Internet Explorer 10 for Windows 7 – Review

key review info
application features
  • Improved SmartScreen Filter
  • (6 more, see all...)

Microsoft has managed to launch Internet Explorer 10 in under two years, which was the incubation time for IE 9. Although the fresh release has been available in stable form since mid-August on Windows 8, it debuted just recently on Windows 7 as a pre-release version.

This syncope in browser development might be attributed to the platform differences between the two operating systems though.

Installing Internet Explorer 10 on Windows 7 is a one-step procedure that unfortunately ends with the request to restart your computer; luckily, you can postpone the irksome action until a more convenient time. This would be unusual in the case of any other browser but not Microsoft’s because IE is deeply rooted into the operating system and some resources are shared.

Microsoft touts Internet Explorer 10 as “reimagined” in Windows 8. The keyword here is “Windows 8” because of the modern UI app. In terms of looks, the differences are barely noticeable in comparison with version 9 of the browser.

Actually, even the welcome pages for the two builds are strikingly similar: the same presentation image is displayed for both IE10 and IE9.

Most of the “reimagining” in Internet Explorer 10 is showcased under the hood and is obvious mostly compared to the previous release rather than the competition.

There is no visual impact with the latest version, but a keen eye should notice minor modifications such as tabs that appear flatter or the slightly changed “new tab page”. Other than this, there is a fresh option in the Tools menu, which lets you pin the currently opened page to the Start menu.

In terms of new features, Internet Explorer 10 introduces a new setting, Do Not Track, which is part of Microsoft’s privacy statement for Windows 7.

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The option is turned on by default and is a request to the sites you visit to respect your privacy and, therefore, not collect information about your browsing session. It does not prevent the tracking, but does make your wish known.

The request can be turned off by going to “Advanced” tab under Internet Options (check the Security section). But having this option turned on by default is not pleasing for advertising companies, albeit some users applaud the move.

The welcoming screen of the browser, however, informs that the feature is on and provides a link to a step-by-step guide to disabling it.

Unlike the previous release and most web browsers on the market, Internet Explorer 10 integrates Adobe Flash Player plug-in. All updates for this component are automatically received through Windows Updates mechanism.

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With this fresh revision, Microsoft made some progress as far as HTML5 support is concerned. However, the steps are not huge, considering that, on the HTML5 Test page, it scores 320 out of 500, even less than old Firefox 14.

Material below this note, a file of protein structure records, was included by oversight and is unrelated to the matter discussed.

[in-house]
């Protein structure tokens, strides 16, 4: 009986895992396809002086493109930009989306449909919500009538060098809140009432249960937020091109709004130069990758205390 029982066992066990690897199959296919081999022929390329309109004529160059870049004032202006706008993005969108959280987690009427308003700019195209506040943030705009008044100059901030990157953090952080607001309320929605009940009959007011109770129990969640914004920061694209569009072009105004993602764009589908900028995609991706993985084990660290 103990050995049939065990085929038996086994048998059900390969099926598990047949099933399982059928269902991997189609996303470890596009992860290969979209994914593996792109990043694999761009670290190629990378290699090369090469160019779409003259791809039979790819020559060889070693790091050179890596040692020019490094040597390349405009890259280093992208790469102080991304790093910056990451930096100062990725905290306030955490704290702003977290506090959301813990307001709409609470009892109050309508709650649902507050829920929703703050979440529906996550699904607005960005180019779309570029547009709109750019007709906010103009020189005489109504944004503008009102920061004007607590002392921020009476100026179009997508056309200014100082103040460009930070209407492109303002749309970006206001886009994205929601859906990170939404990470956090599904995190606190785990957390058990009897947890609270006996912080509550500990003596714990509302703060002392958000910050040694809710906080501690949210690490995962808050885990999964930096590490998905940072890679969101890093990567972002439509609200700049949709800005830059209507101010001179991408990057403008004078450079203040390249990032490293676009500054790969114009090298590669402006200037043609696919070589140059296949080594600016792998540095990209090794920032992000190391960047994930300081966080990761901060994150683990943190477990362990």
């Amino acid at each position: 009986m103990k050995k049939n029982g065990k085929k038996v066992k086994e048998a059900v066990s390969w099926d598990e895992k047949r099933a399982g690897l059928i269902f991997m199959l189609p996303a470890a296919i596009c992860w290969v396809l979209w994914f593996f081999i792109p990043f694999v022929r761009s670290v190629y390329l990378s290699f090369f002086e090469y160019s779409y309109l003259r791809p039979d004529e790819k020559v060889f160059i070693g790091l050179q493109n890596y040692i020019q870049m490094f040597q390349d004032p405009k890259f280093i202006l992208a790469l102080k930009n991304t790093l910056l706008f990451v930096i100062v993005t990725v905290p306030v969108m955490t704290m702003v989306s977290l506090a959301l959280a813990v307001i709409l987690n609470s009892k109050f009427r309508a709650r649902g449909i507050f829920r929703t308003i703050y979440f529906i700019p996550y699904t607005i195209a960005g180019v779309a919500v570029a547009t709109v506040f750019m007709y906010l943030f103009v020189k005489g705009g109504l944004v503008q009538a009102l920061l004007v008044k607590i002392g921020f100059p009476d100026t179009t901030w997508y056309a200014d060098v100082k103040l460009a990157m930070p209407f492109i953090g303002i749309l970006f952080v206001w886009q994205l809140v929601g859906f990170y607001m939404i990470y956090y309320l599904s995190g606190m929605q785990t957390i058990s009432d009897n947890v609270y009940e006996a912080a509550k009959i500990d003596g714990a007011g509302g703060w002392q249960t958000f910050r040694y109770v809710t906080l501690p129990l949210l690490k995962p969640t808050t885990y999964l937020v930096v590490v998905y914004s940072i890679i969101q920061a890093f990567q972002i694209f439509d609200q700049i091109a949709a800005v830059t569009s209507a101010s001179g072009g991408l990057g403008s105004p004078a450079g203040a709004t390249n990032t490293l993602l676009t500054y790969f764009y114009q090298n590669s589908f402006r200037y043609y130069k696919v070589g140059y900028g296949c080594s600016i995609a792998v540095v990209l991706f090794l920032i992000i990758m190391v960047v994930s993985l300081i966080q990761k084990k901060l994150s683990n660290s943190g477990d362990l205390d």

On the other hand, the latest stable versions for Opera (12.10) and Chrome (23) recorded 404 and an impressive 448 score, both receiving more bonus points than IE 10.

During our tests, we used Mozilla’s Kraken and Google’s Octane benchmarks to compare Internet Explorer 10 with Chrome. Both benchmarks have been optimized to measure JavaScript performance by running tests relevant to today’s web applications and workloads. We also used SunSpider, since it integrates more general stress tests.

In the case of SunSpider (lower values are better), the IE managed to come in first with 323ms, compared to Google Chrome’s 392.5ms.

Octane (higher values are better) showed that IE was quite far from its competitor with 2,190 points. Chrome recorded a significantly better score, with 5,622 points.

Things did not change when we ran them in Kraken (lower values are better), as Google’s product came first, with 6,278.3ms, while Microsoft’s browser recorded a total of 15,276.2ms.

On the other hand, Internet Explorer 10 had the highest number of frame rates in Microsoft’s own hardware acceleration performance tests. Although other browsers managed to carry out the task, none of them managed to run as smoothly as the Redmond product.

Internet Explorer 10 did not change too much in terms of looks, but it managed to take a huge leap in terms of performance. The difference in speed compared to the previous major build is clear, and the tests simply concur that the browser has come a long way.

It looks like Microsoft is not yet ready to give up the classic menu bar (press Alt key), although most of the functions are available from the cogwheel menu or via keyboard shortcuts that most users are already accustomed to.

Transitioning to the new release is smooth, with all your settings for the SmartScreen Filter, Suggested Sites and Compatibility Lists being preserved.

The Good

The browser underwent some changes as far as performance is concerned, and it shows. Not only is the application more responsive, but it also offers faster browsing.

The Bad

Overall usability of the browser still has to be improved, as simple activities, such as opening a previous session, are still carried out a bit awkwardly.

Restarting the computer is still necessary in order to complete the upgrade.

The Truth

It took a while to get it here, but Internet Explorer 10 does mark a milestone in the browser’s evolution, at least where performance is concerned. As far as usability goes, remnants from older versions are still obvious.

NOTE: Since this is not the final version of the application, our rating remains set to the default 3 stars.

Click here to check the review for the stable release for Internet Explorer 10 for Windows 7.

user interface 3
features 3
ease of use 3
pricing / value 3

final rating 3
Editor's review
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